The Kerala High Court held that unlawful extraction of mines and minerals, without an essential license or disregarding the grant conditions, will add up to robbery under Section 379 of the Indian Penal Code. (SHYBI.C.J versus Province OF KERALA)
Realities of the case
For this situation, one Shybi CJ had recorded a grumbling before the Police charging that the denounced, in the appearance of directing a stone, quarry and smasher unit in the name and style “M/s.Four Star Granites Ltd”, is separating rock far in abundance of the allowed amount and is consequently submitting burglary, which is an offense culpable under Section 379 of the IPC. Wronged by inaction of the police, he moved toward the High Court by documenting a writ request.
Dispute of the gatherings
The direction for the applicant depending on a new Supreme Court choice in Jayant versus The State of Madhya Pradesh, fought that illicit extraction/misuse of characteristic assets will add up to burglary, culpable under Section 379 of IPC.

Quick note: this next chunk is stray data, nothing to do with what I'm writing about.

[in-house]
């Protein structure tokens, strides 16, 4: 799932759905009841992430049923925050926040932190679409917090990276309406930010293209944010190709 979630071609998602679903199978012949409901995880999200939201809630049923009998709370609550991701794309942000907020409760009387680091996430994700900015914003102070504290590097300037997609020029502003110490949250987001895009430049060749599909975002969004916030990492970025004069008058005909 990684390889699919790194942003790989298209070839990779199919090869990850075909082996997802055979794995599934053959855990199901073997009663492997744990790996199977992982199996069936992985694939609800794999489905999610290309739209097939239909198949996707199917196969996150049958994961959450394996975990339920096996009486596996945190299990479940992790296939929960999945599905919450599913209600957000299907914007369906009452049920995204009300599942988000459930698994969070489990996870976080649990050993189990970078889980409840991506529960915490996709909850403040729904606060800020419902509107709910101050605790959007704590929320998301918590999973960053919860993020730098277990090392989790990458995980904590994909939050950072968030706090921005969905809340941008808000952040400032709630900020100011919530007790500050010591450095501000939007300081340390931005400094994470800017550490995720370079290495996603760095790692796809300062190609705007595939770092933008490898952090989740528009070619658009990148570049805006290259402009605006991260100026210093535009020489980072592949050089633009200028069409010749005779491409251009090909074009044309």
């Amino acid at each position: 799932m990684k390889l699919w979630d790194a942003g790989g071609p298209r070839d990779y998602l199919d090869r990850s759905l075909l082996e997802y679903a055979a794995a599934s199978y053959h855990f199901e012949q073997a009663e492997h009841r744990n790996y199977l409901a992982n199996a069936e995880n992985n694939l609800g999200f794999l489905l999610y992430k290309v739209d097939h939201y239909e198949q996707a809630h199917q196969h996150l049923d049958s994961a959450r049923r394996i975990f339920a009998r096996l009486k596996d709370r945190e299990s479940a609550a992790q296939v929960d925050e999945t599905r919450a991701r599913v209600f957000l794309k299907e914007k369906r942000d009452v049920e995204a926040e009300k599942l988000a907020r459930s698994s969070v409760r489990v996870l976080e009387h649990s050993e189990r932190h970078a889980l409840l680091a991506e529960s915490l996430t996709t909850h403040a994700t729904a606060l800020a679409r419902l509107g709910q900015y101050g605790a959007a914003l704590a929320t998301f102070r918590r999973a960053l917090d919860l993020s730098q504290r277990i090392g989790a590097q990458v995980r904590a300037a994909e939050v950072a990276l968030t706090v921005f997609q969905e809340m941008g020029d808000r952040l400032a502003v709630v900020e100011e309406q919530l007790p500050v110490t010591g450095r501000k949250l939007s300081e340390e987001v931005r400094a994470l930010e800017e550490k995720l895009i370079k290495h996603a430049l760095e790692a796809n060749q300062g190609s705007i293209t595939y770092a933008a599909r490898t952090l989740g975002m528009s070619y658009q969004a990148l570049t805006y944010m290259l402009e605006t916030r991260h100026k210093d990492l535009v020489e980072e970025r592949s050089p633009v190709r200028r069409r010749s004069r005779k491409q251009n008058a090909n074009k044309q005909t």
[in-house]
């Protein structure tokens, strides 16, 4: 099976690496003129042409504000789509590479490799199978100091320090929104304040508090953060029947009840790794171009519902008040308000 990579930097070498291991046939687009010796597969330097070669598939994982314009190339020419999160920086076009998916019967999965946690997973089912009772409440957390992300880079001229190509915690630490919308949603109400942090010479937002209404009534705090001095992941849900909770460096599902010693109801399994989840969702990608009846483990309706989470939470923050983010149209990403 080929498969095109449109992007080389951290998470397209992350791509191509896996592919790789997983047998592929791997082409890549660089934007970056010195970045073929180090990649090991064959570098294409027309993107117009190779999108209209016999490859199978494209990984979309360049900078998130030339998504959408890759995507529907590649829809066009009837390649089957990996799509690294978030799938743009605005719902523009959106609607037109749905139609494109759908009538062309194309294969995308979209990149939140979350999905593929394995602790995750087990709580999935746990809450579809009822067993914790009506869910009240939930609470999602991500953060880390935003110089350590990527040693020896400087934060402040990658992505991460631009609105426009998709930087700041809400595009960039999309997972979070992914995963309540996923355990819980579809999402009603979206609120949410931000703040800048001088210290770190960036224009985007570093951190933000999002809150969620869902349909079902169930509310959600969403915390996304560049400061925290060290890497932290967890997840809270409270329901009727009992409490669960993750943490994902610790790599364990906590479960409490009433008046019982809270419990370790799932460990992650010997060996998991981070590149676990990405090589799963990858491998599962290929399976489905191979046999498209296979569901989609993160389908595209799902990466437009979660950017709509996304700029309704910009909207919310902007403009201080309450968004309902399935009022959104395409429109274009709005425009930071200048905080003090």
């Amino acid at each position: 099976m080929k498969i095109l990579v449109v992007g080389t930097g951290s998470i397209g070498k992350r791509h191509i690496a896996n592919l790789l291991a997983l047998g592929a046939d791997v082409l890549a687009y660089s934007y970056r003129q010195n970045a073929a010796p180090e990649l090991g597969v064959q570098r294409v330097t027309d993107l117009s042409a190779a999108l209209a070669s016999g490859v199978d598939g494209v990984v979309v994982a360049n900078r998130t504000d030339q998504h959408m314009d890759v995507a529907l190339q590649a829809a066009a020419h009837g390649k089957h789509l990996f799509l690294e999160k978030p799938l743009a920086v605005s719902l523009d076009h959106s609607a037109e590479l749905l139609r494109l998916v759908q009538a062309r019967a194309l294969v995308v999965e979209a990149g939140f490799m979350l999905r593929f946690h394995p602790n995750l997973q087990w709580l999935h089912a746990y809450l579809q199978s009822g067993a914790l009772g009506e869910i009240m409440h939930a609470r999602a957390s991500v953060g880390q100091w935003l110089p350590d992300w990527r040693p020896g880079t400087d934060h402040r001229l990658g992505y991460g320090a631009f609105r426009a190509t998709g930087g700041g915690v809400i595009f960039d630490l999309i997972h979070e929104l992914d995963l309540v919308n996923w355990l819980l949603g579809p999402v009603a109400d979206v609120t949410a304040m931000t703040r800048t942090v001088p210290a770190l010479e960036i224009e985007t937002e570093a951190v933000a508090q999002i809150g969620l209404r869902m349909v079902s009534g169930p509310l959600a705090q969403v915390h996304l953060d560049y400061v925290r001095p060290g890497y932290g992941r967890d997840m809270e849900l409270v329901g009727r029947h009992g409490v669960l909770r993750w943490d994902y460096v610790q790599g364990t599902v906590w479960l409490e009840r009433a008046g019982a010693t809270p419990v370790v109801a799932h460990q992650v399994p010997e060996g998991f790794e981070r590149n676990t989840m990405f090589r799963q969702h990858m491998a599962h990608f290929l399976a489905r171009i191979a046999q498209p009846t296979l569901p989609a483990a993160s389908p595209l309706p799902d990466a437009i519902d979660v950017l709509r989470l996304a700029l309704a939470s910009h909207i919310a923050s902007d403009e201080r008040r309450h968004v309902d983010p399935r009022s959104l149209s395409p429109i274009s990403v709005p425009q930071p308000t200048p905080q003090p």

He likewise alluded to the judgment in Kanwar Pal Singh versus The State of Uttar Pradesh where the Apex Court dismissed the conflict that, sand being a relentless property according to Section 3(26) of the General Clauses Act, its uncovering won’t establish the offense of robbery. It was held that, on being exhumed, sand loses its connection to the earth, hence, it becomes portable property or merchandise equipped for being taken.
Courts Observation and judgment
The court while discarding the appeal held that, “The points of reference previously mentioned rule out question that illicit extraction of rock, without an imperative license or disregarding the grant conditions, will add up to robbery.”
The court guided the respondent to mull over the objection recorded by the applicant charging that the blamed is separating stone in overabundance for the allowed amount and make a further take suitable move consequently inside about fourteen days.